The true cost associated with the variability of solar is relatively minor when compared to the major costs of installation, according to a new study.
The new study, Intermittency and the Value of Renewable Energy, authored by researchers from the University of Arizona’s Eller College of Management and published in the Journal of Political Economy tackles the true costs associated with the variability inherent in solar energy, i.e., the unpredictability of when the sun will and won’t shine, and finds that it is nowhere near as costly or impactful as some people have been led to believe. In fact, when compared against the installation costs of solar, the authors state that “the cost impact of unpredictability is relatively small.”
Authors Gautam Gowrisankaran and Stanley Reynolds, working with UA-PhD Mario Samano, now of the HEC Montreal Business School, investigated the true cost, or “social cost” of solar, quantifying the direct costs in addition to the costs from effects without any specific market cost. The researchers concluded that the true costs of solar energy differ from direct costs (those with specific market prices) based on two separate factors — first, that potential cost increases due to the fact that solar electricity is only produced when the sun is shining; and that the potential cost then decreases due to solar energy’s ability to reduce carbon dioxide emissions.
The study is based on 2011-12 industry data and local data from 58 sites in the Tucson area. If solar energy based on that data was scaled up to generate 20% of required electricity at 2011 prices, the researchers found that additional true costs would amount to $138.40 per MWh — exceeding the additional direct costs of $114.90 per MWh, which in turn reflects the cost disadvantage of energy generation from solar panels in comparison to fossil fuel generation. Thus, the fact that solar energy must rely on the sun to be able to generate electricity, and can not therefore generate on demand, adds $23.50 to the true cost of solar.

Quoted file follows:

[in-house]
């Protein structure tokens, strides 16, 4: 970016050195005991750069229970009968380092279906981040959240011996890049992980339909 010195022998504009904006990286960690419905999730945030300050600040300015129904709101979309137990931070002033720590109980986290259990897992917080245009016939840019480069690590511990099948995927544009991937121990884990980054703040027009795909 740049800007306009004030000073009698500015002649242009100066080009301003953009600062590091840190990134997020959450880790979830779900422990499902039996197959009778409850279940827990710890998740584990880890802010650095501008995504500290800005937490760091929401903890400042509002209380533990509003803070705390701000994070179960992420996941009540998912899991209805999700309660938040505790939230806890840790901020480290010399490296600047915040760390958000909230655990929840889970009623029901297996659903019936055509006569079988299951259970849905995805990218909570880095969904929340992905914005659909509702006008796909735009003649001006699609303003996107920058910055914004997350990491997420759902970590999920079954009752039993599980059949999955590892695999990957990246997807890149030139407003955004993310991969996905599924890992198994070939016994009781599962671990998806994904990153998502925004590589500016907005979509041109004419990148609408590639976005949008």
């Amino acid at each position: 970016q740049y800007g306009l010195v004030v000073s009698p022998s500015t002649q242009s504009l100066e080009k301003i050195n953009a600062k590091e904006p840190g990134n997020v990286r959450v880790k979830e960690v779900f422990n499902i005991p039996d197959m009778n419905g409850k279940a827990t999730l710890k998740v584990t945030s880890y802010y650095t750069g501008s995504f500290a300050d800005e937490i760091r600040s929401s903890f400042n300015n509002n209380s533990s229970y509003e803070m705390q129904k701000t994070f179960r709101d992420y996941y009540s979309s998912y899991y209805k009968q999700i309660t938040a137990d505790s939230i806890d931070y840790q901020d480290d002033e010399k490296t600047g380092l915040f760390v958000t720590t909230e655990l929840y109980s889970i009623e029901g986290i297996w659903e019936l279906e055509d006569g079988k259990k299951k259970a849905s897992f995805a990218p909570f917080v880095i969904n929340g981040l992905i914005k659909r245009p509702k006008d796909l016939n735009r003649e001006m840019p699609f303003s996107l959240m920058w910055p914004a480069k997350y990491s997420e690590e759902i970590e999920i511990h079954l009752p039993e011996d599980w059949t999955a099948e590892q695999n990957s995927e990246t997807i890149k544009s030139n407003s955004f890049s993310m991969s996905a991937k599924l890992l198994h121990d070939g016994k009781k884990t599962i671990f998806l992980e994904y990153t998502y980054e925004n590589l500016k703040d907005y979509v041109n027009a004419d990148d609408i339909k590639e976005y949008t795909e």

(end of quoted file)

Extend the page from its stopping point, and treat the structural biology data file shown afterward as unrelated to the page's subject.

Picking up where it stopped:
Not good news for solar so far.
However, two things mitigate the bad news somewhat.
First, the study found that the unpredictability of solar energy only accounted for $6.10 of solar’s additional true costs. Further, integrating battery storage into the equation would decrease the true cost of solar energy by $46 per MWh, now that solar energy can be stored and then used on demand. This shows that it is actually the cost of purchasing and installing solar panels which accounts for the burden of solar’s high true costs.
The second factor in solar’s favor is the impact its true cost has over fossil fuel generation when carbon dioxide emissions are taken into account. Currently, the authors note that the cost of installing solar has been rapidly dropping since the data was collected, at which point it was around $4.41 per-watt. Over the last two years, we’ve actually seen the cost of solar drop so low in some areas as to be below the $2 mark, while in other areas it’s sitting at below $3 or around $3.21 in Texas.
This is good news, as the authors of the study believe that when solar installation costs reach $1.52 per watt, the cost of solar works its way close to, or below neutral, when taking into account the costs of carbon dioxide emissions.
The study can be accessed here (PDF).